Captain Wolf told his first officer to land the plane at Stapleton Airport in Denver. Because the airplane was carrying enough fuel for a trip to San Diego, but had used only a portion of that fuel in reaching Denver, it exceeded its certified structural landing weight limit. Although Captain Wolf had trained other pilots how to use the tables consulted when landing an overweight airplane, he had difficulty finding the appropriate table. While Captain Wolf told the passengers over the PA system they were going to land in Denver, he could hear Mr. Vickaryous shouting obscenities.
After landing in Denver, all the passengers, except for Mr. Vickaryous, left the airplane. Denver police officers entered the airplane and asked Mr. Vickaryous to leave. Mr. Vickaryous refused, and Captain Wolf asked the officers to forcibly remove him. When the officers approached Mr. Vickaryous, he reached into a fanny pack and pulled out a knife. The officers tried to move Mr. Vickaryous, but he resisted. They then placed him in a carotid choke hold, rendered him unconscious for ten to fifteen seconds, and took him off the airplane.
Even if we disregard Mr. Vickaryous's other disruptive behavior, including his abuse of the flight attendants and disregard for his fellow passengers, it is simply impossible to conclude he did not have actual, subjective "foreknowledge" his decision to strike Captain Wolf in the jaw would "recklessly endanger[ ]" the passengers and crew of U.S. Air flight 8620. Thus, assuming such a finding is required under Jenny, there is ample evidence to support it.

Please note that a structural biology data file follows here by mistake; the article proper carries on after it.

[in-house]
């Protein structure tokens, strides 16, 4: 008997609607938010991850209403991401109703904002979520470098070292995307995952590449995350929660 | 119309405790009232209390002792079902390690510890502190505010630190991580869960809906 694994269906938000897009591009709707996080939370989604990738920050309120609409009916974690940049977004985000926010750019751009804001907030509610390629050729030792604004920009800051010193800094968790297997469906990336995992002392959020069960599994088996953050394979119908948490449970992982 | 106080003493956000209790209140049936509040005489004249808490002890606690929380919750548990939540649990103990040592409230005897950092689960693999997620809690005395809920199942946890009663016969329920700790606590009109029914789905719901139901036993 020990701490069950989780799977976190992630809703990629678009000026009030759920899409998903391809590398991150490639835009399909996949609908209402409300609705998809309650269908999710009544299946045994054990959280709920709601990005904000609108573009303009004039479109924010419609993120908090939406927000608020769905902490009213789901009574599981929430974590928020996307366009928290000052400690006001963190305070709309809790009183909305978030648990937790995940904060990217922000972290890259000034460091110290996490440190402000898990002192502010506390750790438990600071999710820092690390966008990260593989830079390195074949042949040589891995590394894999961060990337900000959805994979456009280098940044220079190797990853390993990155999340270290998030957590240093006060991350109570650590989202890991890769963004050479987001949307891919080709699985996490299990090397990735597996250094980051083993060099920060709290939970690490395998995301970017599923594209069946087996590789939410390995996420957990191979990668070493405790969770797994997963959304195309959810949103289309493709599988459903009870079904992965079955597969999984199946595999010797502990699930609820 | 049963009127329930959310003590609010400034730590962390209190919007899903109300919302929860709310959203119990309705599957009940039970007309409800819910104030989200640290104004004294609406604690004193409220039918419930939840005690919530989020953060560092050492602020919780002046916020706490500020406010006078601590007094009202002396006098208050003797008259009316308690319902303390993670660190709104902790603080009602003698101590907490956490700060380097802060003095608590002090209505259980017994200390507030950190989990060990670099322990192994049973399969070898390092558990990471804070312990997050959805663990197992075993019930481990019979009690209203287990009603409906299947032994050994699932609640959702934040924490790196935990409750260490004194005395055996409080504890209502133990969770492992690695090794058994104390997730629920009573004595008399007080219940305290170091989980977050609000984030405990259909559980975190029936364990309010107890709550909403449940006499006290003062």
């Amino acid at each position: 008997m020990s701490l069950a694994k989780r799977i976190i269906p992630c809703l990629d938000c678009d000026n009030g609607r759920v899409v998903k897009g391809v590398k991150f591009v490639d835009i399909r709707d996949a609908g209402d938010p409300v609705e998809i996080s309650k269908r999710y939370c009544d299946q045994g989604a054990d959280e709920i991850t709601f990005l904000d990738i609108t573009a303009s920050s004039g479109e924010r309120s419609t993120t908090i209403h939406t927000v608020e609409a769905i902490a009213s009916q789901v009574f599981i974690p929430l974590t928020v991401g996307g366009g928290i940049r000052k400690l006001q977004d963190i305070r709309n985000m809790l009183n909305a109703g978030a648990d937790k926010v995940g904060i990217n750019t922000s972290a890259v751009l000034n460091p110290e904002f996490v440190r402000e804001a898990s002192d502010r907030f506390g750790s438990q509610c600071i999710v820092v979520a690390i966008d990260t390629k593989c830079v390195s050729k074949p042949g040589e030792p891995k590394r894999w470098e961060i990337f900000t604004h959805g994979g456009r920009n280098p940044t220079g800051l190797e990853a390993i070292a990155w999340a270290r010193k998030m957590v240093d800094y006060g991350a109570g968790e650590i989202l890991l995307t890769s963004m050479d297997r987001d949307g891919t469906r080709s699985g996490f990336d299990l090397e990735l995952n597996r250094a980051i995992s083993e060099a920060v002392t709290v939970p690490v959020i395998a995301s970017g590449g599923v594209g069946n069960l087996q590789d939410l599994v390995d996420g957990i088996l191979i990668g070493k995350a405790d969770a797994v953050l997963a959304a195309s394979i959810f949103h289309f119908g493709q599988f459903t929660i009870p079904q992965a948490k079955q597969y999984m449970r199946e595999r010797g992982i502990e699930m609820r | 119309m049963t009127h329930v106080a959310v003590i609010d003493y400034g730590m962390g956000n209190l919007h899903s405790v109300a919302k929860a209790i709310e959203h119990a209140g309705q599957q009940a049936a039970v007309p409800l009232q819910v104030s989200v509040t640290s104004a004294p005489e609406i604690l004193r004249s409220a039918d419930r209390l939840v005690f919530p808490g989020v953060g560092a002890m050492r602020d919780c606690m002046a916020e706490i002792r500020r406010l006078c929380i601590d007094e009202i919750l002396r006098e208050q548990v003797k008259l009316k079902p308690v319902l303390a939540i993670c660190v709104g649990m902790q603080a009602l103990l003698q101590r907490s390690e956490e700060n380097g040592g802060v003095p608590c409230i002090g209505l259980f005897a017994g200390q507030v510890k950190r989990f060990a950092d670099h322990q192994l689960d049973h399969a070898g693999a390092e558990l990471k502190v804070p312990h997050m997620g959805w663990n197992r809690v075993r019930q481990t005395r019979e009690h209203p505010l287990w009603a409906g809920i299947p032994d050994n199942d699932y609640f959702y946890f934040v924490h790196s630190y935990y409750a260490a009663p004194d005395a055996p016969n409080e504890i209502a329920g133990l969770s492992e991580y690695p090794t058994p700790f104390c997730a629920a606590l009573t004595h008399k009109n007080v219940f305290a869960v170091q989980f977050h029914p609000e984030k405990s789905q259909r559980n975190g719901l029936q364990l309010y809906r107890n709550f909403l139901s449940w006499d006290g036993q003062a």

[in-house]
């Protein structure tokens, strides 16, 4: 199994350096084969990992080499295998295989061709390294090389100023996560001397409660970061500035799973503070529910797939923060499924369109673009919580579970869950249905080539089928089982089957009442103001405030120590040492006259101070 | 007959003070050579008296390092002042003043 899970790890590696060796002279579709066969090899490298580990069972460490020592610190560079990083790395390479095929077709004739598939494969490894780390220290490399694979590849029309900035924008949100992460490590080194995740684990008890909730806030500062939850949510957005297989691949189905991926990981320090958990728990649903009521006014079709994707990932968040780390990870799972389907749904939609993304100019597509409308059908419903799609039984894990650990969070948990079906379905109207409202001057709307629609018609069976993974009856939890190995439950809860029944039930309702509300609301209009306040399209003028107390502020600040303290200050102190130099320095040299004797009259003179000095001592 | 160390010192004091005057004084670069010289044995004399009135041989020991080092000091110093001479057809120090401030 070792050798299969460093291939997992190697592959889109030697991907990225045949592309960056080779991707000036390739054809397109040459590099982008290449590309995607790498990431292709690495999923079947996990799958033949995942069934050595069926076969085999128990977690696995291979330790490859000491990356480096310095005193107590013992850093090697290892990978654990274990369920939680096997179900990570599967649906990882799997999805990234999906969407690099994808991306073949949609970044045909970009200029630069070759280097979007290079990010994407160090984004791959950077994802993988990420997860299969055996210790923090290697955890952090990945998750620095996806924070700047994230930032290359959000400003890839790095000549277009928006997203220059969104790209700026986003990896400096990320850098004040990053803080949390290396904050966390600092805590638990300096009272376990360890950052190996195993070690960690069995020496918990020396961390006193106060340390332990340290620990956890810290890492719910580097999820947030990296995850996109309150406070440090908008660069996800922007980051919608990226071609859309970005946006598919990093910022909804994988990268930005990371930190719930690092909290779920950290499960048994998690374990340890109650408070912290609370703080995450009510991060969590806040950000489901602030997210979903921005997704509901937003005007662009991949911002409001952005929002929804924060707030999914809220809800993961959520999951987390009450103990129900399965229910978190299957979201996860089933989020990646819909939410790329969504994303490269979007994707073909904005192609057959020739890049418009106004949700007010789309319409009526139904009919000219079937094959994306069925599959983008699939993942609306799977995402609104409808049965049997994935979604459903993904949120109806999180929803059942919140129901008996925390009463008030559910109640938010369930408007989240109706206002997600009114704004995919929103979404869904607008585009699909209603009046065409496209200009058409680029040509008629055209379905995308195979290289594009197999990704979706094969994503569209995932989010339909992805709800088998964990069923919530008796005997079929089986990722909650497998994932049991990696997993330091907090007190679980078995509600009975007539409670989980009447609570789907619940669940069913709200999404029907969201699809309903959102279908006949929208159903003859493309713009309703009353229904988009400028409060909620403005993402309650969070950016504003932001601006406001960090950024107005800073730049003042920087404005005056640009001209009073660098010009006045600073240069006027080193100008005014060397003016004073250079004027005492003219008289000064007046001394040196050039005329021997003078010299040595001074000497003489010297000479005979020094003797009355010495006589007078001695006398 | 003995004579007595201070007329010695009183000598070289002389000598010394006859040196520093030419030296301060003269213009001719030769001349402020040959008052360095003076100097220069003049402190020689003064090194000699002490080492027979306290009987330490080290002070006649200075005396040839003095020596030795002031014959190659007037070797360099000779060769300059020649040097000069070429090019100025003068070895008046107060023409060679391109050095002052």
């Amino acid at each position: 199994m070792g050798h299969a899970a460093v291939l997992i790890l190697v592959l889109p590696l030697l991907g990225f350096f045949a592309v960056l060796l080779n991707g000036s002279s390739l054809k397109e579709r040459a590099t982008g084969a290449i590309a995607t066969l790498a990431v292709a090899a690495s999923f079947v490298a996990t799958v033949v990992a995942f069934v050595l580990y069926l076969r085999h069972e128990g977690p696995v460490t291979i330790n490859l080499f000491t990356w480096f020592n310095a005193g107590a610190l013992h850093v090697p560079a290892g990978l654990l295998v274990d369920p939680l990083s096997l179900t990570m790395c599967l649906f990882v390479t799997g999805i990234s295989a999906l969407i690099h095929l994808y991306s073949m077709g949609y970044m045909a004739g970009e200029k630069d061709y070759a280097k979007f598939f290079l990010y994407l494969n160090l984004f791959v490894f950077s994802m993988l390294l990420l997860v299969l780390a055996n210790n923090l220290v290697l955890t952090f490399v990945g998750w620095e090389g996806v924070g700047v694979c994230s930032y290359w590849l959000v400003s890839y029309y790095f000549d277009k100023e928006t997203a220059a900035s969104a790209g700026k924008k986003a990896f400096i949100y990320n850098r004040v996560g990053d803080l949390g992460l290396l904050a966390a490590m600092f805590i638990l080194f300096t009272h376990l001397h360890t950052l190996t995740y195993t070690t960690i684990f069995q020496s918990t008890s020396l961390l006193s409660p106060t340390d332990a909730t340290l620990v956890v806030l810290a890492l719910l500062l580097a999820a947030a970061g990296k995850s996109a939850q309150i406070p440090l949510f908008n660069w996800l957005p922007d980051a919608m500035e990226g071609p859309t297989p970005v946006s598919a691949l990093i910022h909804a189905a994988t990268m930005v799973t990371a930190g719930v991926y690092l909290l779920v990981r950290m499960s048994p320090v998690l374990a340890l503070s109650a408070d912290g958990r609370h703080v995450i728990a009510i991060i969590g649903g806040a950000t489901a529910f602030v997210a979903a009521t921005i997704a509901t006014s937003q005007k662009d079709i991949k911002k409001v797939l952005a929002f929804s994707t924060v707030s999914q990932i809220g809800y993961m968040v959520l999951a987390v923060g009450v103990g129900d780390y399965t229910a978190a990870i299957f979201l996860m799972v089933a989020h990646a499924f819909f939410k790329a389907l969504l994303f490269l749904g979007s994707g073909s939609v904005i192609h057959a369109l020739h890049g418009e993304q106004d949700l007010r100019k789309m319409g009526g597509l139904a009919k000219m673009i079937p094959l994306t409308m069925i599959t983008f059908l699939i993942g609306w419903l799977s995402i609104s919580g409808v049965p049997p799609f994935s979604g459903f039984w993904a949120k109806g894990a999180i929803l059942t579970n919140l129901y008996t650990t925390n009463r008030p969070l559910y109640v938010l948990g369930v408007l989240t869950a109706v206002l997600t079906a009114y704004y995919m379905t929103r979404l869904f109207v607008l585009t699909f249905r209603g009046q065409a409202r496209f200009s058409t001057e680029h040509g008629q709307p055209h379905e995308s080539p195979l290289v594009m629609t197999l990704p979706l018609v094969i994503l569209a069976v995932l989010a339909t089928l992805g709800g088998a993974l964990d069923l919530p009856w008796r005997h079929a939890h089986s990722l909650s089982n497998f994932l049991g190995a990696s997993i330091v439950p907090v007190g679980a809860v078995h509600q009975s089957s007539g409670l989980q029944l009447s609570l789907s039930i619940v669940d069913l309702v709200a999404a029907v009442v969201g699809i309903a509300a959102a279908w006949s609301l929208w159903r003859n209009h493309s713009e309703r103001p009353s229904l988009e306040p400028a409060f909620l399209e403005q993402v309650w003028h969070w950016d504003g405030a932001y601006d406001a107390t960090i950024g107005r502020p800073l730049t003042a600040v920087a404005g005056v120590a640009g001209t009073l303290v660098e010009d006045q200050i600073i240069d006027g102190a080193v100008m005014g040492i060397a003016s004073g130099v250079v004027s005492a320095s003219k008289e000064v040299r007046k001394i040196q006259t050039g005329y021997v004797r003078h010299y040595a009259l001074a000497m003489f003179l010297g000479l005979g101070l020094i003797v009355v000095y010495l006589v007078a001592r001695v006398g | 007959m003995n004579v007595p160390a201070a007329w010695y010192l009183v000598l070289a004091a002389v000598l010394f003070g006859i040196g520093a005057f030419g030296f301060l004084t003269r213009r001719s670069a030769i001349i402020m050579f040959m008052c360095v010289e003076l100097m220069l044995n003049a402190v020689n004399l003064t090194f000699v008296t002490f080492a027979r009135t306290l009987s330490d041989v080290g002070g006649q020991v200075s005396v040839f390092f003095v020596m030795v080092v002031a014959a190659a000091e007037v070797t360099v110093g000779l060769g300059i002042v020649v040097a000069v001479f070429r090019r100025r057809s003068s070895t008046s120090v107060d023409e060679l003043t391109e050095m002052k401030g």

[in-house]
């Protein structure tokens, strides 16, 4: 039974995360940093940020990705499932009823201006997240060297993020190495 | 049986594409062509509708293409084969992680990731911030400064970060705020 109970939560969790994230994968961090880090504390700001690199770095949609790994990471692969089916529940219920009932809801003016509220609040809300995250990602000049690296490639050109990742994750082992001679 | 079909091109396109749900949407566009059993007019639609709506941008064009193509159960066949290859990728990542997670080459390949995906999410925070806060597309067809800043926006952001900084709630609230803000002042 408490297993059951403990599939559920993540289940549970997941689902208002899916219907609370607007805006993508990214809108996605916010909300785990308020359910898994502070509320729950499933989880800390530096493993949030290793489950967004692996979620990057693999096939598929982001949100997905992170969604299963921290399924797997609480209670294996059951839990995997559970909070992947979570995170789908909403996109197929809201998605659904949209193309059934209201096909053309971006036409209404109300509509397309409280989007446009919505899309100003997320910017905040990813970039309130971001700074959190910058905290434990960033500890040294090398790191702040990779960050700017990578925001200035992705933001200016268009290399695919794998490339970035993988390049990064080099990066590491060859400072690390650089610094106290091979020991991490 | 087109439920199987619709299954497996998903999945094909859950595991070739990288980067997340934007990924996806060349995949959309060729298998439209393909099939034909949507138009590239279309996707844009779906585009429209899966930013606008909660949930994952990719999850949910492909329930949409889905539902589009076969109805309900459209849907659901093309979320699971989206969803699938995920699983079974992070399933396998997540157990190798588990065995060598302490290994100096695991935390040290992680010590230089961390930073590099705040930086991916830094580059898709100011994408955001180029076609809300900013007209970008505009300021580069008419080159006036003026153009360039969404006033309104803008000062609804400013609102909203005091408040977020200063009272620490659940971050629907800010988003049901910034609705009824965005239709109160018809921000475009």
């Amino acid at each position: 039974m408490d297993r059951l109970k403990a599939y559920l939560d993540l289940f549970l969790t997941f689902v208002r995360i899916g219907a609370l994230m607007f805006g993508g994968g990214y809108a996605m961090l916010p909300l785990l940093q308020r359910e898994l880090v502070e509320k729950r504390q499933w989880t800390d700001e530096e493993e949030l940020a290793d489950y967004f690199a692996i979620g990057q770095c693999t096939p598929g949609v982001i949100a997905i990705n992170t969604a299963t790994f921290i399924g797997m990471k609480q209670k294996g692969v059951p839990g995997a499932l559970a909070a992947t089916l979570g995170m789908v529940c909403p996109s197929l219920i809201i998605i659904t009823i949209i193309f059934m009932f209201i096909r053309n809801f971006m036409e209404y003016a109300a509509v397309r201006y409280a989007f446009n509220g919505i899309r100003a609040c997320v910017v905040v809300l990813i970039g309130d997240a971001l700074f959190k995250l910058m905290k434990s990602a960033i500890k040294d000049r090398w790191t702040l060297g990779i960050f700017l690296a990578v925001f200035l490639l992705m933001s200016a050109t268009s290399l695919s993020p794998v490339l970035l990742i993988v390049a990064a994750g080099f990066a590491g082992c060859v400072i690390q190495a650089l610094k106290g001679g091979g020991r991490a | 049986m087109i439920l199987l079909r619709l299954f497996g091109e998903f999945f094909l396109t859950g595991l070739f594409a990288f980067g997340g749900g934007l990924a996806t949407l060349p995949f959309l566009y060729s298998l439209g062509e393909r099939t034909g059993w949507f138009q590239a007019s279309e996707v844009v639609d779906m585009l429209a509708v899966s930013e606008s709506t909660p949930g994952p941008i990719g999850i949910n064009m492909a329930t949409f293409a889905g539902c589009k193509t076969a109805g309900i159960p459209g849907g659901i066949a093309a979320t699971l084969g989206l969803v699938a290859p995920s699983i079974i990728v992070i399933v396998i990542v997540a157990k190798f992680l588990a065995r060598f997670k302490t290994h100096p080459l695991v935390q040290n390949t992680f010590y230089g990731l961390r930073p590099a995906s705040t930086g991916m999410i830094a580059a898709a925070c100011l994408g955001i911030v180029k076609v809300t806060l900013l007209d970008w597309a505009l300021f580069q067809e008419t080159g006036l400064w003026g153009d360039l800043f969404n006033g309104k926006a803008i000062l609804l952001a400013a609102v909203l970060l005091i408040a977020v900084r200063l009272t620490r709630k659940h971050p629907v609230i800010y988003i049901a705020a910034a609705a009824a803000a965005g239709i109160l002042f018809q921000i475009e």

This order and judgment is not binding precedent, except under the doctrines of law of the case, res judicata, and collateral estoppel. The court generally disfavors the citation of orders and judgments; nevertheless, an order and judgment may be cited under the terms and conditions of 10th Cir. R.36.3
This is not the first specious argument made in this case. Prior to sentencing, Mr. Vickaryous moved for a downward departure to allow in-home detention in part because Captain Wolf "contributed significantly to provoking the offense behavior" by letting him on the airplane in the first place. U.S.S.G. Sec. 5K2.10